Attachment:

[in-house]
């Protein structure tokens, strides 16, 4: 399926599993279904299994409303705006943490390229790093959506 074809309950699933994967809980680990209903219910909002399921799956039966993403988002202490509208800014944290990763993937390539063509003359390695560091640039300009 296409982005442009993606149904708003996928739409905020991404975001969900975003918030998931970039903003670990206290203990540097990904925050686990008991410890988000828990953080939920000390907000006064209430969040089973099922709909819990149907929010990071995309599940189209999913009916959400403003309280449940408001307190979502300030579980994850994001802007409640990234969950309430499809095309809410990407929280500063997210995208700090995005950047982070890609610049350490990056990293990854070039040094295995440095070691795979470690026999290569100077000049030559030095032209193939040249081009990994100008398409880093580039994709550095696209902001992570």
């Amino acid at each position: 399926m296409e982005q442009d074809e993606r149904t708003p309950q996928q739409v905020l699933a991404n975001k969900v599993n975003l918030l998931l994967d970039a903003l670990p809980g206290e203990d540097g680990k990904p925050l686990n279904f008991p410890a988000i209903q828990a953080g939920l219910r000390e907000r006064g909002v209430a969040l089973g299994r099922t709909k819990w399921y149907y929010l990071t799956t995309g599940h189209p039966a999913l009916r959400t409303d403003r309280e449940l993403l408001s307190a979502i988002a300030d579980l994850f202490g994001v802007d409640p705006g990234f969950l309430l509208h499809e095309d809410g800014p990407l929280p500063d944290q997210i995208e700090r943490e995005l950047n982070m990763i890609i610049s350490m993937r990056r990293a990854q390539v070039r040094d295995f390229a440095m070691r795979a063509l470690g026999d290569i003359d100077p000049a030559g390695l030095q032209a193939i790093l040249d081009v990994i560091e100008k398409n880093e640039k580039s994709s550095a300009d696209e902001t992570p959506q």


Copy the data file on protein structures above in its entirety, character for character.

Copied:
[in-house]
């Protein structure tokens, strides 16, 4: 399926599993279904299994409303705006943490390229790093959506 074809309950699933994967809980680990209903219910909002399921799956039966993403988002202490509208800014944290990763993937390539063509003359390695560091640039300009 296409982005442009993606149904708003996928739409905020991404975001969900975003918030998931970039903003670990206290203990540097990904925050686990008991410890988000828990953080939920000390907000006064209430969040089973099922709909819990149907929010990071995309599940189209999913009916959400403003309280449940408001307190979502300030579980994850994001802007409640990234969950309430499809095309809410990407929280500063997210995208700090995005950047982070890609610049350490990056990293990854070039040094295995440095070691795979470690026999290569100077000049030559030095032209193939040249081009990994100008398409880093580039994709550095696209902001992570």
């Amino acid at each position: 399926m296409e982005q442009d074809e993606r149904t708003p309950q996928q739409v905020l699933a991404n975001k969900v599993n975003l918030l998931l994967d970039a903003l670990p809980g206290e203990d540097g680990k990904p925050l686990n279904f008991p410890a988000i209903q828990a953080g939920l219910r000390e907000r006064g909002v209430a969040l089973g299994r099922t709909k819990w399921y149907y929010l990071t799956t995309g599940h189209p039966a999913l009916r959400t409303d403003r309280e449940l993403l408001s307190a979502i988002a300030d579980l994850f202490g994001v802007d409640p705006g990234f969950l309430l509208h499809e095309d809410g800014p990407l929280p500063d944290q997210i995208e700090r943490e995005l950047n982070m990763i890609i610049s350490m993937r990056r990293a990854q390539v070039r040094d295995f390229a440095m070691r795979a063509l470690g026999d290569i003359d100077p000049a030559g390695l030095q032209a193939i790093l040249d081009v990994i560091e100008k398409n880093e640039k580039s994709s550095a300009d696209e902001t992570p959506q």